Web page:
Tax Day demonstrators demand that Trump release tax returns

Apr 17, 2017, 05:02
Tax Day demonstrators demand that Trump release tax returns

April 15 is the USA deadline for filing tax returns, and was thought by organizers of the march to be a fitting day to demand that the sitting United States president follow in the footsteps of his peers and adopt a practice of financial transparency by releasing his tax returns, as every president since Nixon has done.

One Twitter user accused protesters of "flogging a dead horse" and many said they had no interest in seeing the returns. Comedian Sarah Silverman told The Associated Press that she feels "beholden to be an active citizen".

Thousands across the county came together Saturday to take a stand on Donald Trump and his tax returns in the "Trump Tax March".

Critics have raised questions about what Trump's tax returns say about his net worth and about his various business ties.

And in October, The New York Times reported that Mr Trump had declared a $916m loss on his 1995 federal tax return, citing three pages of documents from the return.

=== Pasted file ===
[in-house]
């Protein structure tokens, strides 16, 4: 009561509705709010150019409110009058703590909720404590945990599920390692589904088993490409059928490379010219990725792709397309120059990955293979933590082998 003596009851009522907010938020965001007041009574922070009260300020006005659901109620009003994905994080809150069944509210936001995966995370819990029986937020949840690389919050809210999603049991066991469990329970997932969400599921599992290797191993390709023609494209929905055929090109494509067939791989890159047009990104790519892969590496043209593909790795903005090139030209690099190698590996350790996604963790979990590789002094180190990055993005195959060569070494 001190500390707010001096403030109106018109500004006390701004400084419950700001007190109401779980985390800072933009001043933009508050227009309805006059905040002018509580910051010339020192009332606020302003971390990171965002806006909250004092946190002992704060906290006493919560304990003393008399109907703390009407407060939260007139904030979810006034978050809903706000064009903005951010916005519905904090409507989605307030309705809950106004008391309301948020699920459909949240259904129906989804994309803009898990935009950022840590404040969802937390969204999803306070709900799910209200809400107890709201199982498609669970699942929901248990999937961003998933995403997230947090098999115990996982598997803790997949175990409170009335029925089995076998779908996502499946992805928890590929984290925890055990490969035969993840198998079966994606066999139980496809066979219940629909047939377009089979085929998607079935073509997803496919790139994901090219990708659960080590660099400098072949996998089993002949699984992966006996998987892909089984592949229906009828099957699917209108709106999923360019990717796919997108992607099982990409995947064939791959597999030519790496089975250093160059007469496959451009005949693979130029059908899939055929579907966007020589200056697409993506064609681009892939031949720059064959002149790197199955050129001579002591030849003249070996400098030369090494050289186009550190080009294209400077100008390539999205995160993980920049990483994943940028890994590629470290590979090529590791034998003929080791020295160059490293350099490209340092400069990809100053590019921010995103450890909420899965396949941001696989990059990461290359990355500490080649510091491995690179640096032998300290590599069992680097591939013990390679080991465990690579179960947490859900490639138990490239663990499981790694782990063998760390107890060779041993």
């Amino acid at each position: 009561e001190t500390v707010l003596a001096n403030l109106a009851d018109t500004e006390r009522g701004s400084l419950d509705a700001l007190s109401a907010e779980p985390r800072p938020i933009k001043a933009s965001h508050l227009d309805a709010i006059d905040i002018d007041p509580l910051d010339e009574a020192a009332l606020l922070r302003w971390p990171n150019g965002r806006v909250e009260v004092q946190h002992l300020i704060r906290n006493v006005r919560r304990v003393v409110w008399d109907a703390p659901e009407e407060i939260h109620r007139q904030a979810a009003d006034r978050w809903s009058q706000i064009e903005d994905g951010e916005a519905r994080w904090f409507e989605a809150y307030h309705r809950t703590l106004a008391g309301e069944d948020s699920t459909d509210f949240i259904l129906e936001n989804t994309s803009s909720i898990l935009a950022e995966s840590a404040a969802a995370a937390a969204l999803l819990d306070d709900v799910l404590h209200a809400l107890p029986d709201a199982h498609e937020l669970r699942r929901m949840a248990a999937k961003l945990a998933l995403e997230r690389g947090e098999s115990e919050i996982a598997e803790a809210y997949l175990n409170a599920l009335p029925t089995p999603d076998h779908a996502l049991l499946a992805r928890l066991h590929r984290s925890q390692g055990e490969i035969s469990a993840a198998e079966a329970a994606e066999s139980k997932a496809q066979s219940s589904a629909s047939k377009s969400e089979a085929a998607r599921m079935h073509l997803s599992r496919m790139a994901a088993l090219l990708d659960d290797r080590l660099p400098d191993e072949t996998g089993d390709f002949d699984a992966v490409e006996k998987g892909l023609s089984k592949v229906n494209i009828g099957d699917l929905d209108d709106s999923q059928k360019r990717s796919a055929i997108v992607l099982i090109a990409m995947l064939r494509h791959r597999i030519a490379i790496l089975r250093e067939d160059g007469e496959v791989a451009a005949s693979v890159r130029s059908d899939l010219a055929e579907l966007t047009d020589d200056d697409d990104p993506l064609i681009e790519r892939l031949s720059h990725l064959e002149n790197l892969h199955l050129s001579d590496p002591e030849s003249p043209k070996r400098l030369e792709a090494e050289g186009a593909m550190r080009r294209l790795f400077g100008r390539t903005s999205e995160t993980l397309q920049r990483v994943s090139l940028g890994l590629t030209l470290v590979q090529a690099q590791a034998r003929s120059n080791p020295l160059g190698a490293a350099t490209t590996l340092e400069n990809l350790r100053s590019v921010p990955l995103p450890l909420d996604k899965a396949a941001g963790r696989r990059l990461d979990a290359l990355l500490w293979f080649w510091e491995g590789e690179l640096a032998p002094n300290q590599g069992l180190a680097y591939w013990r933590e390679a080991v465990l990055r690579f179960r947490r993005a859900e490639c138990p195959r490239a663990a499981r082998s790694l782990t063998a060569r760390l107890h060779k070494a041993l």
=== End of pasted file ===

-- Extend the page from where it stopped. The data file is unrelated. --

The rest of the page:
Trump, who spent the morning at his Florida golf course, avoided several hundred protesters when his motorcade took a circuitous route back to Mar-A-Lago, his Palm Beach, Florida, estate.

April 15 is the national deadline for people to file their tax returns, although this year since the date falls on a Saturday, the deadline has been moved to Monday. Protesters marched across the bridge that divides West Palm Beach and Palm Beach, chanting and hoisting signs that read "Don the Con", "Go back to New York" and "Show your taxes!"

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Separately, more than a dozen people were arrested in Berkeley, California, after supporters of Mr Trump clashed with anti-fascist demonstrators at a free speech rally, police said.

HR 840 is the Public Service Transparency Act, which seeks to amend the Ethics in Government Act of 1978 to require the President, Vice President, and Cabinet-level officers to release their tax returns, and for other purposes.

"(Trump) needs to make a choice", she said on Thursday. On an episode of ABC's "This Week" in January, Kellyanne Conway, a presidential aide, claimed that most Americans were fine without seeing Trump's tax returns.

The protesters then marched along Pennsylvania Avenue in the direction of the White House, shouting "shame" as they passed by the Trump International Hotel.

Americans from both sides of the political aisle view the tax system as unfair, and the majority of people in the country believe that Trump should release his taxes, according to the Pew Research Center.

In Washington, more than 1500 protesters gathered on the front lawn of the US Capitol, where members of Congress addressed the crowd before it marched to the Lincoln Memorial.

In Washington, D.C., Sen. Ron Wyden (D-Ore.) and Reps. The Oregon Democrat says the people have "a basic right to know whether the president pays his fair share".